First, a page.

Ulysses S. Grant: Hero and Savior?

By Kingseed, Cole C. | Army, December 2012 | Go to article overview

Ulysses S. Grant: Hero and Savior?


Kingseed, Cole C., Army


Ulysses S. Grant: Hero and Savior? The Man Who Saved the Union: Ulysses Grant in War and Peace. H. W. Brands. Doubleday. 727 pages; black-and-white photographs; maps; notes; bibliography; index; $35. Publisher's website: doubleday '.knopfdoubleday.com.

Few presidents have been more maligned than Ulysses S. Grant. The "Hero of Appomattox" emerged from the presidency in 1877 as a highly popular figure, but his administration was characterized by total mediocrity, widespread corruption and political naivete, or so the story goes. In the first full-length biography of Grant in nearly a decade, H. W. Brands presents an alternative interpretation that casts Ulysses S. Grant as the man who saved the United States twice and who ensured that "democracy survived for all its flaws and frustrations."

In recent years Brands has emerged as one of America's premier biographers. The Dickson Allen Anderson Centennial Professor of History and Government at the University of Texas at Austin, Brands was a finalist for the Pulitzer Prize in biography for The First American: The Life and Times of Benjamin Franklin and for Traitor to His Class: The Privileged Life and Radical Presidency of Franklin Delano Roosevelt. He also has written biographies of Presidents Theodore Roosevelt (T.R.: The Last Romantic) and Andrew Jackson (Andrew Jackson: His Life and Times).

Brands' analysis of Grant's military story plows familiar ground. Much of his research is based on Grant's personal memoirs and his official orders, letters and memoranda. Another indispensable source is War of the Rebellion: Official Records of the Union and Confederate Armies. What Brands contributes to our understanding of Grant is a better comprehension of Grant's formative years and a more detailed explanation of Grant's education as a general from his first campaign in 1861 through the capture of Vicksburg in July 1863. Of particular interest is Brands' portrayal of the emerging friendship between Grant and William ? Sherman, which later bore fruit on a dozen battlefields.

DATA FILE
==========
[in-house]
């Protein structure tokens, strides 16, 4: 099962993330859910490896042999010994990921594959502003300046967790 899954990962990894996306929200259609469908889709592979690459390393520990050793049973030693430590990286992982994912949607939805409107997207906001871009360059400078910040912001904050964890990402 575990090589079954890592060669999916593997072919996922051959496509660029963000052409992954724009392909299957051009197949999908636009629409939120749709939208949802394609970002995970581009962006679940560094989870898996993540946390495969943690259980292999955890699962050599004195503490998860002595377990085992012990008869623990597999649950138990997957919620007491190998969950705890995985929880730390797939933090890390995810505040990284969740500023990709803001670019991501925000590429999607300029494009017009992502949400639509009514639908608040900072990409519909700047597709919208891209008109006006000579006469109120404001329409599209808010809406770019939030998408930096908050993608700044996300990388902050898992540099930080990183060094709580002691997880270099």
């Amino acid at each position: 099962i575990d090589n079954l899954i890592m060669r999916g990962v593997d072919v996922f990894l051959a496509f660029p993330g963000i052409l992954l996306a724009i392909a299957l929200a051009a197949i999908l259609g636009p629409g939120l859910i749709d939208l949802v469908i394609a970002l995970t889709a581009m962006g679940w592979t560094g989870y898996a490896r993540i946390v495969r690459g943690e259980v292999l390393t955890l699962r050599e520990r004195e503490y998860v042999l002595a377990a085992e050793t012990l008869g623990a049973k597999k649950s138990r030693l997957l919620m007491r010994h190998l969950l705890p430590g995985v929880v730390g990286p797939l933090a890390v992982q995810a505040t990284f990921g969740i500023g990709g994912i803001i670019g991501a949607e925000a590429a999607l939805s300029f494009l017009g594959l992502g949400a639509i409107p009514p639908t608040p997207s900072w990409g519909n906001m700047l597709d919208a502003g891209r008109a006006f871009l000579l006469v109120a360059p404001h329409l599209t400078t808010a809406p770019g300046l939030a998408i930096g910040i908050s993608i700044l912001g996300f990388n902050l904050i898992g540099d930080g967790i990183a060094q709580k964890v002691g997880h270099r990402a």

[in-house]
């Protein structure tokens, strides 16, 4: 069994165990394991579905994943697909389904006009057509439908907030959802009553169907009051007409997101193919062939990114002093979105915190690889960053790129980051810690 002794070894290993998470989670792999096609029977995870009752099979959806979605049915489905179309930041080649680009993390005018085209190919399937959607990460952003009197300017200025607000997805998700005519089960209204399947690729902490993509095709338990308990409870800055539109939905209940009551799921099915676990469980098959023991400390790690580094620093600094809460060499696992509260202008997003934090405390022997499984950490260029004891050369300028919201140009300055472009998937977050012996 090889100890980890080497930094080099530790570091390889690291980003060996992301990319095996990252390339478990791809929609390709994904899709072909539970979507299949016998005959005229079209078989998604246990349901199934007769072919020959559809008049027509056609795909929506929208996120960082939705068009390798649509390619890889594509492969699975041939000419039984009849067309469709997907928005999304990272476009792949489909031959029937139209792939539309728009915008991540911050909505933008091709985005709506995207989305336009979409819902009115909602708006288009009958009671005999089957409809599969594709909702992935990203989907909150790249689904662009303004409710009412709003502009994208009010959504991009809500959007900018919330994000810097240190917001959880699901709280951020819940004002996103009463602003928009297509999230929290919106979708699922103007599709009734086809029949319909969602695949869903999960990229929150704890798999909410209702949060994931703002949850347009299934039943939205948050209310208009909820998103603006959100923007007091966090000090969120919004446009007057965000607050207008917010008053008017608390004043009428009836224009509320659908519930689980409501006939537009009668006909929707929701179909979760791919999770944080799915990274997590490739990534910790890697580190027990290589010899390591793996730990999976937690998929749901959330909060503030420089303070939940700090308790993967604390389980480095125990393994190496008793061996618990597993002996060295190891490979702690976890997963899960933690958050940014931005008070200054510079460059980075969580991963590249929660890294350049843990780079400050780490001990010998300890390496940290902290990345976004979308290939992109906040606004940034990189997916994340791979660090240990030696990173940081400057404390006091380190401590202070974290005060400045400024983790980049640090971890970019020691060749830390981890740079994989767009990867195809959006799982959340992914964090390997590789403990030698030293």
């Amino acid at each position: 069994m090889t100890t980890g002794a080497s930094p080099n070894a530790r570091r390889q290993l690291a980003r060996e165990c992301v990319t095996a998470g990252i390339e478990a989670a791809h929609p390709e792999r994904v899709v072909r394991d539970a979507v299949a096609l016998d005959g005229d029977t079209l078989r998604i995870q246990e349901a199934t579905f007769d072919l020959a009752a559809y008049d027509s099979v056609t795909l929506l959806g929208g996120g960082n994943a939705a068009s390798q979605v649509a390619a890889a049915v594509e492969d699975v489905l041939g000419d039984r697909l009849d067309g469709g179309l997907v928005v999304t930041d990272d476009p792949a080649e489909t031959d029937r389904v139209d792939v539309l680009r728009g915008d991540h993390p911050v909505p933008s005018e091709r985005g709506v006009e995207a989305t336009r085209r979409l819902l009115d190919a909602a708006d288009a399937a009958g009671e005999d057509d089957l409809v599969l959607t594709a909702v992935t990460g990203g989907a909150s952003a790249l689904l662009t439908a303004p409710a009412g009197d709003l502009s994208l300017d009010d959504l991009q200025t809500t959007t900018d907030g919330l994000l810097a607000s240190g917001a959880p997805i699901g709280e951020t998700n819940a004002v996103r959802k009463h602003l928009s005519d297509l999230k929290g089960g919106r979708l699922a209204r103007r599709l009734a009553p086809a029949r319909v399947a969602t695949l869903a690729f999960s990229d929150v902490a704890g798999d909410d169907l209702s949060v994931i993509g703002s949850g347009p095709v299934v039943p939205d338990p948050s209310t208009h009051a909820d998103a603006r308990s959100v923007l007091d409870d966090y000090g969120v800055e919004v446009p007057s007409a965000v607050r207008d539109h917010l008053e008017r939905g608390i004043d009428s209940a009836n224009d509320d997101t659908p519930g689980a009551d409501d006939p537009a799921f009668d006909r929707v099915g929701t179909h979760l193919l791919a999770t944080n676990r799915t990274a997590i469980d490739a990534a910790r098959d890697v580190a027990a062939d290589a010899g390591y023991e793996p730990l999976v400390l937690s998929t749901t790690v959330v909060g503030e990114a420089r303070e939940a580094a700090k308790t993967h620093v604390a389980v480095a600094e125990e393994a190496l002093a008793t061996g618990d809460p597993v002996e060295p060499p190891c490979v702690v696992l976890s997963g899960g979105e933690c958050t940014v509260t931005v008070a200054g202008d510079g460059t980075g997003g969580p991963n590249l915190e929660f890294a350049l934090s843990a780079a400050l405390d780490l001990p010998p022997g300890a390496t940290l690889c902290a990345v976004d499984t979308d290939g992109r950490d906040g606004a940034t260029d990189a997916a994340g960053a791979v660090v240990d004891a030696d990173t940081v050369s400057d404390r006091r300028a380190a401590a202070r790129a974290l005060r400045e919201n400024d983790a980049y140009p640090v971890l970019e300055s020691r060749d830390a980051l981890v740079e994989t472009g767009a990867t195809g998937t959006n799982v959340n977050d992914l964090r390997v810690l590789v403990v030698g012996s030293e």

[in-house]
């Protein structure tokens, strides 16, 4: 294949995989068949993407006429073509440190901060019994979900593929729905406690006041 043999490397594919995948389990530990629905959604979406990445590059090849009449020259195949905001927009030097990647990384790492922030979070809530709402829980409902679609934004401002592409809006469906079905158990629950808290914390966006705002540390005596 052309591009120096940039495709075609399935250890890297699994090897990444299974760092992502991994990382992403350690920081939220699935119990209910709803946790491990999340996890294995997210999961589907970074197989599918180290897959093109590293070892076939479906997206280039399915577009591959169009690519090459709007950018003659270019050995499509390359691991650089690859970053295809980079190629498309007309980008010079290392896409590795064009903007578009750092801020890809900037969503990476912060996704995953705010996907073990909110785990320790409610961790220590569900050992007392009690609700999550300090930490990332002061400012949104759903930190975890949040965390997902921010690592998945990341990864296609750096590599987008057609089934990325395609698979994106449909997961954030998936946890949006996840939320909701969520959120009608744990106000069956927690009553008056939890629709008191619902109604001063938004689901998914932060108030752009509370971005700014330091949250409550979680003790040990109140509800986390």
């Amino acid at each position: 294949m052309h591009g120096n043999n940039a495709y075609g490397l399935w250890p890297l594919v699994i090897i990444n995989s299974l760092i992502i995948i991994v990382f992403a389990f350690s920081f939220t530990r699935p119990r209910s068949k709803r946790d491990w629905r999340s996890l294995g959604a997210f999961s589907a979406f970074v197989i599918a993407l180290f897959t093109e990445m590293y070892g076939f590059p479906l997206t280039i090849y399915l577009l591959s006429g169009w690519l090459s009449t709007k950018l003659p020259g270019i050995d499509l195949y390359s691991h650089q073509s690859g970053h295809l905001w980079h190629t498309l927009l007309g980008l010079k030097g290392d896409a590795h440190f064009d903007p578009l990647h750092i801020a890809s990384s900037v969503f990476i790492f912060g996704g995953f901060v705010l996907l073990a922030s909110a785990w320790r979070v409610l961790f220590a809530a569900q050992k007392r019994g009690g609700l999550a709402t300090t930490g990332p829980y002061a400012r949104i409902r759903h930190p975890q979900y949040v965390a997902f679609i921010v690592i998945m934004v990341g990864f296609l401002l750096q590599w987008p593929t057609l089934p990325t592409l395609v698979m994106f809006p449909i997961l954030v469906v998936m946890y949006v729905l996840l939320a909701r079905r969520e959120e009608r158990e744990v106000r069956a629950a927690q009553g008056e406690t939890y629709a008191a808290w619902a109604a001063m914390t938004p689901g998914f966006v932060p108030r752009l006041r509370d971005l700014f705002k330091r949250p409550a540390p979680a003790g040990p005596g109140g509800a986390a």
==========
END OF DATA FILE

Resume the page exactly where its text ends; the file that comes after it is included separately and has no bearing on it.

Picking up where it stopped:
Brands' obvious admiration for Grant is evident on every page. He opines that it was Grant, not his adversaries, who had the more difficult task during the Civil War. In the Overland Campaign waged in the Virginia countryside during the spring of 1864, for example, "Grant had to win while Lee had merely to avoid losing." Lee's task was far more complicated than Brands attests, and his spirited defense against overwhelming numerical superiority convinced Grant that Lee was of a different caliber than the mediocre generals Grant had faced in the West.

In contrast to most presidential historians, Brands also assigns high marks to Grant for his two terms as the nation's 18th chief executive. Few presidents entered the White House less prepared for high office than did Grant in 1869. Brands views Grant as a reluctant politician thrown into the political arena and "striving to uphold the vision of the Great Emancipator." Despite scandals that were not his doing, Grant emerges from these pages as a capable president whose chief accomplishment was "preserving the gains of democracy and equality against the resistance of all those unconvinced Southerners" whose chief aim was to return the South to the antebellum era.

Grant ensured that federal laws would be upheld amid the growing influence of the Ku Klux Klan throughout the South. Brands asserts that Grant used every tool in his arsenal to ensure that federal laws were strictly enforced and that suffrage for all former slaves was exercised freely in federal and state elections.

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